A need to improve pedestrian right-of-ways along Beacon Street and Harvard Street, has prompted the town to survey its ramps and walkways and bring them to meet Americans with Disabilities Act (ADA) requirements.
The Massachusetts Office on Disability approved Brookline for a Municipal ADA Improvement Grant to go towards surveying pedestrian right-of-ways, specifically curb cuts, or ramps, and walkways.
The grant, of up to $10,000, is to be spent on a survey of Beacon Street, from St. Mary’s to Washington Square, and Harvard Street, from Route 9 to Verndale Street by Commonwealth Avenue. In the event that there is money remaining, there will be a survey of other main roads; however, the money is only to be used for the survey, not reconstruction.
“I took [the application] back to the Brookline Commission on Disability and we thought of a few priority projects we wanted to get done, one of them being pedestrian right-of-ways, making sure that we had a complete survey to really know where our problem areas were so we could come back to the town and say these are the priorities that we need to take care of on our streets,” ADA Coordinator Caitlin Haynes said.
Complaints about pedestrian right-of-ways and audible pedestrian signals, mostly in Coolidge Corner, prompted the town to take a closer look at accessibility in that area. The first step in the project was to identify specific problems.
“We realized before we went to DPW and said we wanted these things to be fixed we should really come up with a list of priorities that need to be fixed, that are not compliant,” Haynes said.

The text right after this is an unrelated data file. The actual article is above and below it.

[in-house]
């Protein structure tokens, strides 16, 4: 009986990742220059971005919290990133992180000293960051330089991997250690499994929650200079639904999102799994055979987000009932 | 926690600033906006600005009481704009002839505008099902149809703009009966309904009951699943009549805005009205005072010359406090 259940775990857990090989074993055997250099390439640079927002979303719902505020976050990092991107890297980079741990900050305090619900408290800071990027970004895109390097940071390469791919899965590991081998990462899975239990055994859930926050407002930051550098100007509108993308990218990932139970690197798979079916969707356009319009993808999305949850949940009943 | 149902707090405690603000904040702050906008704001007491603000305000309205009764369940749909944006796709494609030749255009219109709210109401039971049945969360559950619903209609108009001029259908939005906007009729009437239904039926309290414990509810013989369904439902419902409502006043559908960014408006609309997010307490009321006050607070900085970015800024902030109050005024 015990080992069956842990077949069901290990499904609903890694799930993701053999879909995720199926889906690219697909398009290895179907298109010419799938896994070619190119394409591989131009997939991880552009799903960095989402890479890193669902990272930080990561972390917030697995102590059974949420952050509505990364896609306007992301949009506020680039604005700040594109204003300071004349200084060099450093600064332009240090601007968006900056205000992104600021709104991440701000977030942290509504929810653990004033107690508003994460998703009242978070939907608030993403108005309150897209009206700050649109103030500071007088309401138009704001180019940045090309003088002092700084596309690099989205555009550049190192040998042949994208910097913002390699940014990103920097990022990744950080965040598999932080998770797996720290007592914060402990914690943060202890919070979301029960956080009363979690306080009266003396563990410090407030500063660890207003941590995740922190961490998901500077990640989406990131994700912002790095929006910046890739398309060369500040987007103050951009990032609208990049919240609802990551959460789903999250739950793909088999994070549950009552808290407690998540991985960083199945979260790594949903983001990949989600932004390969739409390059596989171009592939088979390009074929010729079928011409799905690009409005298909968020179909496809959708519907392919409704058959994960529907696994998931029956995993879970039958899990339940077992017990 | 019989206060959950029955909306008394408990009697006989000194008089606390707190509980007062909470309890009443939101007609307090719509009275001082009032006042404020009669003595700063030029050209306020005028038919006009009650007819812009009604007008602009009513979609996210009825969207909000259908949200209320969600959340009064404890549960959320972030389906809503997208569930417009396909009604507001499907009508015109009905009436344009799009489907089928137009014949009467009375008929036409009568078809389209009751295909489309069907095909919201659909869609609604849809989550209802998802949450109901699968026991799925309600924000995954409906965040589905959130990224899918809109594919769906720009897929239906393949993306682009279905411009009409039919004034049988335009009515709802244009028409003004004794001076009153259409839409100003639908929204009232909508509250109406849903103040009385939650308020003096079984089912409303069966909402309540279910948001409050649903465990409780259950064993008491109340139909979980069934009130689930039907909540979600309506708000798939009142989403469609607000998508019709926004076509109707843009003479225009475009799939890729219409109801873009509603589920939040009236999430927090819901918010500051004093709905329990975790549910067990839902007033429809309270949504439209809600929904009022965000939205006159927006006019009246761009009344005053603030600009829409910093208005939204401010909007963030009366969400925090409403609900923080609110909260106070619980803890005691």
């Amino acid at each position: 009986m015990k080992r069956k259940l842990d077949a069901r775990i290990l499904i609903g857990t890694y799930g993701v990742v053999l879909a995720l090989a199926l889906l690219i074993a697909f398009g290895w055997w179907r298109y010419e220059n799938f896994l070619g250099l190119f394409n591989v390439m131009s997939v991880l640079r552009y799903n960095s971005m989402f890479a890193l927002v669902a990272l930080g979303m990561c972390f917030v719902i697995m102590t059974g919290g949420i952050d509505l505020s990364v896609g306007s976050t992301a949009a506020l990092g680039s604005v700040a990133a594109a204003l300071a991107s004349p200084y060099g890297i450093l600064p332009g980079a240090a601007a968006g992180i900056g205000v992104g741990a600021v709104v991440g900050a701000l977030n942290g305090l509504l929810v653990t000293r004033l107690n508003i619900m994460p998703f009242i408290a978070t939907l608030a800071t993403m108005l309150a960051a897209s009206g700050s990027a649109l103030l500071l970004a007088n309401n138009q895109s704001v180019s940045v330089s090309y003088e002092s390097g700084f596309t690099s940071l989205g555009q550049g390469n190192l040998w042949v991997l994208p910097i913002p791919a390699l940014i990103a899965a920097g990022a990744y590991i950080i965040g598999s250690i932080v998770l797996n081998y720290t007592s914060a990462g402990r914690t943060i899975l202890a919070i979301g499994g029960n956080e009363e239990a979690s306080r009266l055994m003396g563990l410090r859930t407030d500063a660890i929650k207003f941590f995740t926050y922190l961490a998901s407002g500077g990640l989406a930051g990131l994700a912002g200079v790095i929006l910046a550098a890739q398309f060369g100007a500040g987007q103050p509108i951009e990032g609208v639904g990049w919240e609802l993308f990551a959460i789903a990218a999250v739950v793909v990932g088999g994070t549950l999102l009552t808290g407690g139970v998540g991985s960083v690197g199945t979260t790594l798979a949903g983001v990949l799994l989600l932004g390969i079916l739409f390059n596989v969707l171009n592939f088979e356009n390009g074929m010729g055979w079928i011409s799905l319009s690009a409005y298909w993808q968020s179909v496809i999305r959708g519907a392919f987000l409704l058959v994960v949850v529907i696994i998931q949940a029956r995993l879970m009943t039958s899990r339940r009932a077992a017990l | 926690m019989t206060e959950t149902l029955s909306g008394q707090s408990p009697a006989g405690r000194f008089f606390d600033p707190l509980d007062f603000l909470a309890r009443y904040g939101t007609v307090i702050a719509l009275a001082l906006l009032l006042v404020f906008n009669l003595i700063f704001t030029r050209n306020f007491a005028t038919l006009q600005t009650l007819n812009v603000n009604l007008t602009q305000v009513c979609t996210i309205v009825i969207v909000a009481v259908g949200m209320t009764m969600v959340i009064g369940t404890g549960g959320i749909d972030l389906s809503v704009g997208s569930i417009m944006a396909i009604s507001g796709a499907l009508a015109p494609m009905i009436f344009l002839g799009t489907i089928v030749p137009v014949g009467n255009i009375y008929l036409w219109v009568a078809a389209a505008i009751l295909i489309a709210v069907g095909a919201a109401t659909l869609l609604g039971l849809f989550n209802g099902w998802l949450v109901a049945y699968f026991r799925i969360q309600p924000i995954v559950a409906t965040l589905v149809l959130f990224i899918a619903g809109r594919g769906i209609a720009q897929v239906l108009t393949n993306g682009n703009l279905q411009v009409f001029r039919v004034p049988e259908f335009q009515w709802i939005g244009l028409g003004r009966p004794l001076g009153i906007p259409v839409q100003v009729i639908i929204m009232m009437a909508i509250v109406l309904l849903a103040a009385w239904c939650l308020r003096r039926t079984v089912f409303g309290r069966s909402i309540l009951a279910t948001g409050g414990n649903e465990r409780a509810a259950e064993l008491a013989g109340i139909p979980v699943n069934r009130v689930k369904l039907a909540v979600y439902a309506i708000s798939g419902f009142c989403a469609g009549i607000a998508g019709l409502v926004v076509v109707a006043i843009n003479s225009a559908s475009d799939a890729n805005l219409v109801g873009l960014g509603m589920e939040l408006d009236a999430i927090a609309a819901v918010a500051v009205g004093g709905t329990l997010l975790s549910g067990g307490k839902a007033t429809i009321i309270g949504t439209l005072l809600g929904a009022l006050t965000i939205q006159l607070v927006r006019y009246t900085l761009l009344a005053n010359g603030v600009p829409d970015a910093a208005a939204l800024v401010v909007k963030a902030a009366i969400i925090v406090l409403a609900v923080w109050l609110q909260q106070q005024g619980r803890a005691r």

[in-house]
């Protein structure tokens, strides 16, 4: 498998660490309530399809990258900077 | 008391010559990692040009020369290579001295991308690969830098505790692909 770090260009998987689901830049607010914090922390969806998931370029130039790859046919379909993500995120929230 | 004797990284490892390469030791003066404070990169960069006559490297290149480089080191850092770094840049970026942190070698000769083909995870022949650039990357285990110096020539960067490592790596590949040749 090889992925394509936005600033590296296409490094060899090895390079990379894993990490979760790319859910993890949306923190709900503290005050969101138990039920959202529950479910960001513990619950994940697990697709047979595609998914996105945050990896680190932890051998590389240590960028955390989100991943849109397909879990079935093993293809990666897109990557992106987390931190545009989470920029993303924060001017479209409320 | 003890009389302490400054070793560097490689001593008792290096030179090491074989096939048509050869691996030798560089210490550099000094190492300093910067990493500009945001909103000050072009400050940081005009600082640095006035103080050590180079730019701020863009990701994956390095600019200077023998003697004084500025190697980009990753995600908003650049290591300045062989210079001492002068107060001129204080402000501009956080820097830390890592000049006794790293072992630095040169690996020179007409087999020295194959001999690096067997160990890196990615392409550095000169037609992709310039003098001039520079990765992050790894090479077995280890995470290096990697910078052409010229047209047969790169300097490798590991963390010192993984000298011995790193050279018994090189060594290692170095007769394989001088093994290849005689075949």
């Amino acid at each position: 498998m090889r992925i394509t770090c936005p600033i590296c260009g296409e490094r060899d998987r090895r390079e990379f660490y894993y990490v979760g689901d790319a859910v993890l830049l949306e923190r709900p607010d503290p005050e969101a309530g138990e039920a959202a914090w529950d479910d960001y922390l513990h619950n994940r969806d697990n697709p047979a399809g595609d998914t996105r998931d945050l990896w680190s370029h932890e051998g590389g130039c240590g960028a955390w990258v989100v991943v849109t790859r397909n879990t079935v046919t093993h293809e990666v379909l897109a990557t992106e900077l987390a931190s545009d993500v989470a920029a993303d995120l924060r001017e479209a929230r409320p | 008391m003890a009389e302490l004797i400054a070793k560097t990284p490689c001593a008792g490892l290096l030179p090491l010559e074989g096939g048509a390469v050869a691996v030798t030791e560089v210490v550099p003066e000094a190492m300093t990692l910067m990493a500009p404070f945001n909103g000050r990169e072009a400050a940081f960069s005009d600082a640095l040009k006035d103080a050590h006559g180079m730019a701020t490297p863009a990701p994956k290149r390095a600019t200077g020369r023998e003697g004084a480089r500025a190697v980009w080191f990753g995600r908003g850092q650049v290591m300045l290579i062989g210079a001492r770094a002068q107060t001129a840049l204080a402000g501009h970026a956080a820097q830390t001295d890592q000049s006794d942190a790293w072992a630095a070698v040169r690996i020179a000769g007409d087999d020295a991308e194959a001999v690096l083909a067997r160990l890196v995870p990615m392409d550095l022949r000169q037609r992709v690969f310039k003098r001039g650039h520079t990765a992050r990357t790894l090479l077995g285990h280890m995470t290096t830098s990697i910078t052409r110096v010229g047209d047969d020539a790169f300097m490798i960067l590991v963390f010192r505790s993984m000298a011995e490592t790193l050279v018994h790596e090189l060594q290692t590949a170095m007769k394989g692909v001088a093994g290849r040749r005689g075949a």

This is where the grant for the survey came into play.
The Institute for Human Centered Design will be completing the survey, estimated to be completed no later than December 2017, according to the grant application sent by Haynes. Once completed, the survey will be sent to the Department of Public Works to follow through with making the areas compliant with ADA requirements by February 2018.
When Brookline established an ADA Self-Evaluation and Transition Plan in the ’90s, the ADA Transition Team failed to set a clear plan for ensuring the town was kept to standards with curb cuts. The plan simply acknowledged the current curb cuts available and other requirements that were met. It also established that a Compliance Team was supposed to remain in place.
Although there is no specific Compliance Team now, the Brookline Commission on Disability addresses any ADA concerns.
According to the U.S. Census data from 2011-15, 4.1 percent of Brookline residents under the age of 65 have a disability.
“In the time since then, Brookline has relied solely on resident complaints and concerns to allocate updates to original curb cuts and pedestrian walkways,” Haynes wrote in the application. “Relying on residents to make complaints is not an efficient way to improve access within Brookline.”